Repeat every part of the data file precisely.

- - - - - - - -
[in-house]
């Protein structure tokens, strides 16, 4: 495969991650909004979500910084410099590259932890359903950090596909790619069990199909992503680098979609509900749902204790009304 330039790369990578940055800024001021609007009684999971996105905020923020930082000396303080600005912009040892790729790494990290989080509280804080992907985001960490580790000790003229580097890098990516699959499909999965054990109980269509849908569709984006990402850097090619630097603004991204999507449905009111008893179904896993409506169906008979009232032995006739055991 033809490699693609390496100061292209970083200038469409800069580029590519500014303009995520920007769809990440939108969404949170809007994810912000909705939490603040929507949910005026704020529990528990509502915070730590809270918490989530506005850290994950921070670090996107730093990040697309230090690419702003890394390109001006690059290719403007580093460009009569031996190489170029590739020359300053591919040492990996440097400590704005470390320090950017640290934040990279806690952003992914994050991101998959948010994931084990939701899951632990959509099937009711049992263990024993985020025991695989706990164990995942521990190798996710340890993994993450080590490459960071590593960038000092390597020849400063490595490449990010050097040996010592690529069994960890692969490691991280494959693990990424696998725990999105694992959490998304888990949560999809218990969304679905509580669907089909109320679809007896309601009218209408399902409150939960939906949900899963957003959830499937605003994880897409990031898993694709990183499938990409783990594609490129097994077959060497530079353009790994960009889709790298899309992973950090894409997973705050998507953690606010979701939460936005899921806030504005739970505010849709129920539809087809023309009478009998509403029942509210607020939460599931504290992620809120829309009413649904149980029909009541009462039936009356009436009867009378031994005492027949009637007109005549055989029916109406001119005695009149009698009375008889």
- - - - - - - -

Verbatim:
[in-house]
């Protein structure tokens, strides 16, 4: 495969991650909004979500910084410099590259932890359903950090596909790619069990199909992503680098979609509900749902204790009304 330039790369990578940055800024001021609007009684999971996105905020923020930082000396303080600005912009040892790729790494990290989080509280804080992907985001960490580790000790003229580097890098990516699959499909999965054990109980269509849908569709984006990402850097090619630097603004991204999507449905009111008893179904896993409506169906008979009232032995006739055991 033809490699693609390496100061292209970083200038469409800069580029590519500014303009995520920007769809990440939108969404949170809007994810912000909705939490603040929507949910005026704020529990528990509502915070730590809270918490989530506005850290994950921070670090996107730093990040697309230090690419702003890394390109001006690059290719403007580093460009009569031996190489170029590739020359300053591919040492990996440097400590704005470390320090950017640290934040990279806690952003992914994050991101998959948010994931084990939701899951632990959509099937009711049992263990024993985020025991695989706990164990995942521990190798996710340890993994993450080590490459960071590593960038000092390597020849400063490595490449990010050097040996010592690529069994960890692969490691991280494959693990990424696998725990999105694992959490998304888990949560999809218990969304679905509580669907089909109320679809007896309601009218209408399902409150939960939906949900899963957003959830499937605003994880897409990031898993694709990183499938990409783990594609490129097994077959060497530079353009790994960009889709790298899309992973950090894409997973705050998507953690606010979701939460936005899921806030504005739970505010849709129920539809087809023309009478009998509403029942509210607020939460599931504290992620809120829309009413649904149980029909009541009462039936009356009436009867009378031994005492027949009637007109005549055989029916109406001119005695009149009698009375008889």